**Figure 5. Illustration of Occupancy Value Changes as Obstacles are Encountered**

The statistical methods for calculating the cell probability should take into account all of the prior readings for each cell. Storing these measurements for future evaluations entails a large cost both in memory and time. Any method employed should use the minimum number of values necessary to achieve accurate results. Ideally, the method would only require the retention of previous probability and the new update reading to arrive at the new cell probability. This keeps storage overhead at a minimum.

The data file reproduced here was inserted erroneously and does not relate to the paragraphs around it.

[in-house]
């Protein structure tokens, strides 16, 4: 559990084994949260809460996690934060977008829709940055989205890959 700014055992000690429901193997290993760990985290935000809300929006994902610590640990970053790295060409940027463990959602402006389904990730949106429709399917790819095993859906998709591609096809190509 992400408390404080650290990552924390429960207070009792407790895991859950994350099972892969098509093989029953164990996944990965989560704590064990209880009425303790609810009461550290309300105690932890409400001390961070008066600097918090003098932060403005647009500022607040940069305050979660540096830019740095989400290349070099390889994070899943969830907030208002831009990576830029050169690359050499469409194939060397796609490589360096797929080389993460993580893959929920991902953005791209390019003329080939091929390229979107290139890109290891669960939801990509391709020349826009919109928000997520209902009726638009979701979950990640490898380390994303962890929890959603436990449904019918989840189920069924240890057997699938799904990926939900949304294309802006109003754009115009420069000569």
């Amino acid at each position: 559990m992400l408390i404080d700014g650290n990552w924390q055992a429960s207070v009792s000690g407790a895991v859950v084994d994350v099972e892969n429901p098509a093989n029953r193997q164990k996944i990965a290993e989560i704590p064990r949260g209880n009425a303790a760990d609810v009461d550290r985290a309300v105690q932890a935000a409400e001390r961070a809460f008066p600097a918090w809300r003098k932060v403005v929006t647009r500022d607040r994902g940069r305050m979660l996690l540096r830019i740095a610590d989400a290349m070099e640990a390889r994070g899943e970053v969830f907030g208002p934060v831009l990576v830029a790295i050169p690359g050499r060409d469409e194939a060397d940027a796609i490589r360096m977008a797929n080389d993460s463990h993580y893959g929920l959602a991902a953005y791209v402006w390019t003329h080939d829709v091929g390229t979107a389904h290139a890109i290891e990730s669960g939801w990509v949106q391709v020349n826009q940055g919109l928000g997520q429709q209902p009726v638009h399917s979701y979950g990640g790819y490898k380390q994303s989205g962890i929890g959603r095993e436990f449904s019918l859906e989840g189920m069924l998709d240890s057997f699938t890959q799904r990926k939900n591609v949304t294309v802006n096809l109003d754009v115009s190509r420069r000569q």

Upon initialization a cell is given the probability of 0.5 which represents an ambiguous probability of occupancy. A value of 1 represents the highest value of probability that the cell is occupied and a value of 0 represents maximum probability that the cell is unoccupied. The simplest technique to manipulate the cells is to increment or decrement the cell’s probability by a constant amount each time a new sensor reading is taken. The set amount can be adjusted depending upon factors such as sensor reliability and average number of cell readings. The drawback to this method is that the probabilities linearly approach the limit values and require quite a few measurements to do so. Increasing the step amount corrects this problem but makes the method more sensitive to sensor noise. Most methods employed use some form of Bayesian statistical analysis. Bayesian Forecasting requires that the noise signal follow a random normal distribution. The Bayesian approach yields a response that resembles an exponential curve. Figure 6 shows that just a couple of readings cause the probability to rapidly jump toward one of the absolute values yet approach it like an exponential curve. By manipulating the update values the rate of approach can be adjusted as needed.